From 1981–92, age standardized hospital discharge rates for injuries to motor vehicle occupants decreased 64%, from 215 to 77 per 100 000/year. Rates for injuries to motor vehicle occupants were greater than for all other E code groups combined, and occupants accounted for 78% of all motor vehicle related injuries in this analysis. Males 20–24 years of age had the highest average annual rate of hospital discharge for occupant injury (365/100 000), while 5–9 year old females had the lowest rate (30/100 000). Over 17% of the 20–24 year old males who were injured as occupants were also diagnosed with acute alcohol intoxication (diagnosis codes 303.0 and 305.0). Musculoskeletal injury accounted for 32% and head injury for 20% of the principal injuries to occupants. Although spinal cord injuries constituted only 1.1% of all discharges for occupants, 91% of all spinal cord injuries in this analysis occurred to occupants.
The age standardized hospital discharge rates for pedestrian injuries decreased 64% (from 25 to 9 per 100 000/year) between 1981–92, and approximately 11% of all motor vehicle related discharges involved pedestrians. The highest average annual rates for pedestrian injuries were observed in 0–4 and 20–24 year olds, while the lowest rates were seen in 10–14 year olds. Musculoskeletal (45%) and head injuries (15%) were the most common diagnoses for pedestrians. Rates of hospitalization for the pedestrian injuries that occurred in off-road areas (E822.7) were also greatest for those 0–4 years of age. This age group alone accounted for over 56% of all such hospitalizations among 0–24 year olds.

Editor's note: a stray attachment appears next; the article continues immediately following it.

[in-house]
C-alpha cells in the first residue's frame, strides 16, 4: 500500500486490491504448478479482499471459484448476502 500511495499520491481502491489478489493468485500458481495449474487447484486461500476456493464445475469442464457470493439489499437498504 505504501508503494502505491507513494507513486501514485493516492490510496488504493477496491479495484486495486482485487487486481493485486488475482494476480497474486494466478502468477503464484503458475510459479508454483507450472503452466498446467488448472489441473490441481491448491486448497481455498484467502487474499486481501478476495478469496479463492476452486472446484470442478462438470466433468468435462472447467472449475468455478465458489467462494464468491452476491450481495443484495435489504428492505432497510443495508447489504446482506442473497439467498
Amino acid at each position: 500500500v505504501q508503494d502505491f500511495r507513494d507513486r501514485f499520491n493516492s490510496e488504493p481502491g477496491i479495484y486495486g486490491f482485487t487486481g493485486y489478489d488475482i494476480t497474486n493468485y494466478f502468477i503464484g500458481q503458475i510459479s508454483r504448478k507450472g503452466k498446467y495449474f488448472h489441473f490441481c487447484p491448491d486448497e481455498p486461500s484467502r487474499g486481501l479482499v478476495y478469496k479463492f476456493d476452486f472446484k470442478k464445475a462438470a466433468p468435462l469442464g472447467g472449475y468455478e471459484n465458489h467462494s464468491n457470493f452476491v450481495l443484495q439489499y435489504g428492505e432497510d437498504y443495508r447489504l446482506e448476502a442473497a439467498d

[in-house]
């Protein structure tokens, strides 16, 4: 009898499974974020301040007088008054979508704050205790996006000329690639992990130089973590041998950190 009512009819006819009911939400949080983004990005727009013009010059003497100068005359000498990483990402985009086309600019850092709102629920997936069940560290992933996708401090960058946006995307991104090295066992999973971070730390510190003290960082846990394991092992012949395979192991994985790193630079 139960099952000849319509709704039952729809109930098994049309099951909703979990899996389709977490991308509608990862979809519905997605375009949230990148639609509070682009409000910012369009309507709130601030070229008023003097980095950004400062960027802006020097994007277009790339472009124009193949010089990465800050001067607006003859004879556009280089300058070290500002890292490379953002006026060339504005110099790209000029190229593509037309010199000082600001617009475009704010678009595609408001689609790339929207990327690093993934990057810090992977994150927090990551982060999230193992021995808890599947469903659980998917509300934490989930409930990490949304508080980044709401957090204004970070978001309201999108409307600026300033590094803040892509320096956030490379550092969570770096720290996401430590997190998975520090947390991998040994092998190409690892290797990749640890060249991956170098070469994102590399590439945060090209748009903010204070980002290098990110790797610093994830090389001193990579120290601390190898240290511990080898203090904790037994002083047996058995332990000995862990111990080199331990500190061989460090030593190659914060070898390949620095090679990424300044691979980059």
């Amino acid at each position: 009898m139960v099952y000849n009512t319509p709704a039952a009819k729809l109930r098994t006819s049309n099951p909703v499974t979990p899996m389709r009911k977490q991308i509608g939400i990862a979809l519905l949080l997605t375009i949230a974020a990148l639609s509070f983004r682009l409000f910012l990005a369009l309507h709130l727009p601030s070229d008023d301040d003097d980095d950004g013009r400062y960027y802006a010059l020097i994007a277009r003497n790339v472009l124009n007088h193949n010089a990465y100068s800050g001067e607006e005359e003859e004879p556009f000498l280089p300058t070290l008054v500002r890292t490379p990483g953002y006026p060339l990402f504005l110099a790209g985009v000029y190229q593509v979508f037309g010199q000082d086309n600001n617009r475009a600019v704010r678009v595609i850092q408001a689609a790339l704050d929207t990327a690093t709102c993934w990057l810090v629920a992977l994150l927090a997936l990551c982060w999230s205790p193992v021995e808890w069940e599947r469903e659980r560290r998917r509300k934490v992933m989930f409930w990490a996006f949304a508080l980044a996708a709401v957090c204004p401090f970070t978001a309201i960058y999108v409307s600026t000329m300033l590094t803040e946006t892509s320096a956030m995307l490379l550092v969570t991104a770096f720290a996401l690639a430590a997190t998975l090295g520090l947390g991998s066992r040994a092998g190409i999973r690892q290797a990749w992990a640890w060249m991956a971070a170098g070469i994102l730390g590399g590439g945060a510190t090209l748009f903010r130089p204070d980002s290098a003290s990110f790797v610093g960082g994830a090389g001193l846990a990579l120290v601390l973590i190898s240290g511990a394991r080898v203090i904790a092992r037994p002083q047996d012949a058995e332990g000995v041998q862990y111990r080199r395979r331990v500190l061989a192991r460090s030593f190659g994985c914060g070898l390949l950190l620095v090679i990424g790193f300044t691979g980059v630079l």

Ten per cent of all motor vehicle related injury discharges involved motorcycles, and the rates of discharge for motorcyclist injuries increased with age. Those aged 15–24 years had the highest average annual hospitalization rates, and males had nearly six times the rate of females in this age group. Head injury was the principal diagnosis for 16% of these injuries.